Not much is known of Efe Grace in gospel music circles but she was the toast of the audience until Cindy Thompson came on stage.
It was Friday night at the Adom Praiz inside Perez Dome in Accra.
Multimedia Group Ltd, a media conglomerate, had assembled gospel music greats and music lovers to give thanks to the Lord.
The annual event was in its tenth edition. The least the very huge audience expected was spirit filled unadulterated praise and worship.
The list of performers looked ordinary. Names like Daughters of Glorious Jesus, Kwaku Gyasi, Joe Mettle and others like Cindy Thompson did not evince any special expectation.
This names have been around for the last two decades.
What can possibly be new, especially when that same stage has seen performances from world acclaimed gospel icons like Cece Winans, Kirk Franklin, Brooklyn Tabernacle Choir?
Cindy announced her presence with a consuming smile which was innocuous but no less captivating, even seductive.
Then she was lost in music, she did not move very much, but she kept dangling at every turn.
She looked too young for a 45 plus years old. Her spectacles, which gave her the look of a secretary complimented her flowing hair to dismiss the notion she belongs to a generation of gospel musicians who did music two decades ago.
The tall looking Cindy Thompson left a lot to one’s imagination as she had disguised her model looking figure in a evening wear to suit the church setting she performed in.
On this night, it was not just her Beyonce body which was pleasurable to behold, the anointing oozing from that body was infectious too.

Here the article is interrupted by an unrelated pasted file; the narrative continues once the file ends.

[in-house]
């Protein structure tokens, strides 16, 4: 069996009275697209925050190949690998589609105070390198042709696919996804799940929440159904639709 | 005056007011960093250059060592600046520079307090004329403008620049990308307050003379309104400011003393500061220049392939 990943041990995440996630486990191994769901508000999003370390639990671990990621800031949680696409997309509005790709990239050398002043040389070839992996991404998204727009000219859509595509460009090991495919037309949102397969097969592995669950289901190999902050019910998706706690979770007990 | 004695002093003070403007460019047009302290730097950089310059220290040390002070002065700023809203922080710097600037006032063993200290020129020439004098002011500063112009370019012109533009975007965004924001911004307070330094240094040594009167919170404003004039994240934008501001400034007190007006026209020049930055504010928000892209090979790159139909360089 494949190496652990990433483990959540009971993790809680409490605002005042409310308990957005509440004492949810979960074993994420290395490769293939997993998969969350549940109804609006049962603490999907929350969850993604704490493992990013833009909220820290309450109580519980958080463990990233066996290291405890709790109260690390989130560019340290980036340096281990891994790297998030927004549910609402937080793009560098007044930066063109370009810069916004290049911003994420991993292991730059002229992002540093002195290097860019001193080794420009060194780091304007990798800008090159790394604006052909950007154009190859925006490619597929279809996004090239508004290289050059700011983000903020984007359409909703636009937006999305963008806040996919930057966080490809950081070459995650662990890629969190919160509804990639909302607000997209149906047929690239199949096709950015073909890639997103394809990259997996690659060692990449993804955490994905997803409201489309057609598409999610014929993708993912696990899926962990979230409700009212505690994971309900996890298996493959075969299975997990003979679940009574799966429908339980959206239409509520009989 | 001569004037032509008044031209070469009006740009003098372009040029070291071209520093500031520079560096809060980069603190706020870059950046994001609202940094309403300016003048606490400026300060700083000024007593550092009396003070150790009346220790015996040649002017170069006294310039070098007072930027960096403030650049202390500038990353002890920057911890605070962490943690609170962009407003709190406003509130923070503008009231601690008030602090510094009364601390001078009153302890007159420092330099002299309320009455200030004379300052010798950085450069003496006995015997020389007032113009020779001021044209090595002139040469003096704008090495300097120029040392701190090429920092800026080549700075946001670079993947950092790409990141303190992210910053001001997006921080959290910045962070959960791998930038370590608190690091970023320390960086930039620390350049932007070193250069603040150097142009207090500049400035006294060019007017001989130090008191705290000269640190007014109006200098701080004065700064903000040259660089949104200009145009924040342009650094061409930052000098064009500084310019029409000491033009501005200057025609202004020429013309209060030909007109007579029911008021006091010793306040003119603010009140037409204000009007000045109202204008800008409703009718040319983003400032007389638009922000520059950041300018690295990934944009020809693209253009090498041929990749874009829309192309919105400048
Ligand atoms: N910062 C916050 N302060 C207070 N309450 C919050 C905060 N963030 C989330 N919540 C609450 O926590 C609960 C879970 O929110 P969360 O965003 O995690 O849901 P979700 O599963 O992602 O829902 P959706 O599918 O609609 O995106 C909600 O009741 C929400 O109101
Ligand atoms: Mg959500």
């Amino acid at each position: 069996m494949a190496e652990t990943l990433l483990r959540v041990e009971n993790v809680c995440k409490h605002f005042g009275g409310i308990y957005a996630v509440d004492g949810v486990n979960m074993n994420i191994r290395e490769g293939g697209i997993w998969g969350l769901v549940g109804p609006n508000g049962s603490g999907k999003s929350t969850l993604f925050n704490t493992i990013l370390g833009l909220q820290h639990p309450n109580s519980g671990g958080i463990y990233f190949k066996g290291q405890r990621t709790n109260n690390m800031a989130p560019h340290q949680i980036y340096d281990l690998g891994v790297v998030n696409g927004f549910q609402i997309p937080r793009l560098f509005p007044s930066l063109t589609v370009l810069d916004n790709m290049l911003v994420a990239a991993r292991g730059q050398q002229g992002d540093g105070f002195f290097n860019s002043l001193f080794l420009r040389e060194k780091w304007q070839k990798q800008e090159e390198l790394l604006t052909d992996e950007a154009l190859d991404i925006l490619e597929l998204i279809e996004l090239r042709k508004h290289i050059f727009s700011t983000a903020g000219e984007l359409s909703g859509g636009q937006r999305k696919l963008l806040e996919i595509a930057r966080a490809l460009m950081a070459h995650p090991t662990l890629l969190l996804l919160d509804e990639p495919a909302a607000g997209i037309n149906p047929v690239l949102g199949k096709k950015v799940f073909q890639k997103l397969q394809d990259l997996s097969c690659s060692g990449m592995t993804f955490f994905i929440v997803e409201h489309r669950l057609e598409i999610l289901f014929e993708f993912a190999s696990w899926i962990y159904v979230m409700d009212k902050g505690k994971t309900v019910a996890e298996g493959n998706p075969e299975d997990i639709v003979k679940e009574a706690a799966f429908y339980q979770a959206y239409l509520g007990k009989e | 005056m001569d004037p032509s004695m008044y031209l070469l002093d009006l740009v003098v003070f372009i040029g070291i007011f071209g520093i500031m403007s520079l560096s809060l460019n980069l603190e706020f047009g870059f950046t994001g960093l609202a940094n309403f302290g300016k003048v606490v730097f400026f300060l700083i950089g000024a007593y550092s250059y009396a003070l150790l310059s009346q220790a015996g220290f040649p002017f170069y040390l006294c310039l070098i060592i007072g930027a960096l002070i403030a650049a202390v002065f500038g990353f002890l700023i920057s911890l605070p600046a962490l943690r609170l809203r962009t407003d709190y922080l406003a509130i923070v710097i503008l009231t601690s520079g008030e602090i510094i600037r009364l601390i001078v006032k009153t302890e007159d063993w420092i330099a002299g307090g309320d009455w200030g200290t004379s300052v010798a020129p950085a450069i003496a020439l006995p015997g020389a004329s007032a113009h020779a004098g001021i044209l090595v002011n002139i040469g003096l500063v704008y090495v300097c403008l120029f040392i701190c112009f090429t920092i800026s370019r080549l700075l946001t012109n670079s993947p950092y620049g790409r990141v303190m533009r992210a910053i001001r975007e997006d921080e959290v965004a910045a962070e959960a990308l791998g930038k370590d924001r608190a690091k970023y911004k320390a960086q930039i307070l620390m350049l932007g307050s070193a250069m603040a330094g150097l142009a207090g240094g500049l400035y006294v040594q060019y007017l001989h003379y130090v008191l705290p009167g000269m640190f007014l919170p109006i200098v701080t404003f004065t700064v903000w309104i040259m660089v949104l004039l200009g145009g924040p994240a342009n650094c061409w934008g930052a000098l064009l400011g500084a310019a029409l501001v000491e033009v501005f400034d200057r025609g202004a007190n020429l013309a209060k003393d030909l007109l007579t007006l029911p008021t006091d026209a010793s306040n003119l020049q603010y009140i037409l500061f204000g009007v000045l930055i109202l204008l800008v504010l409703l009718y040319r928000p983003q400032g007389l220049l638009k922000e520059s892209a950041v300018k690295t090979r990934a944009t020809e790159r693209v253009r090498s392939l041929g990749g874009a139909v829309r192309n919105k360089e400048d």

She sounded sweet. She knew what she was doing and its effect on her screaming audience. It was clear she was not unfamiliar with big platforms like the Adom Praiz.
Even more, Cindy Thompson knew how to manage the excitement of her audience, bringing their mood to a frenzy and tears at will.
She could have left the stage after her first track because the audience had everything wrapped in one song; praise, worship, dance and a dazzling performer.
But Cindy kept on.
She kept harping on the most sensitive spot of the audience with her hit songs even when it was clear the excitement had peaked.
People began trembling with joy until they sobbed and panted for breath. It was an experience of multiple orgasm at a gospel concert.
And when she turned to leave the stage, the screams were ecstatic, “we want more, we want more,” the crowd begged.
It was such a scene to behold.
What keeps her so evergreen for more than two decades at a time gospel music has seen radical transformation? What can spur a musician coming from a background of rape and street hawking to such great heights?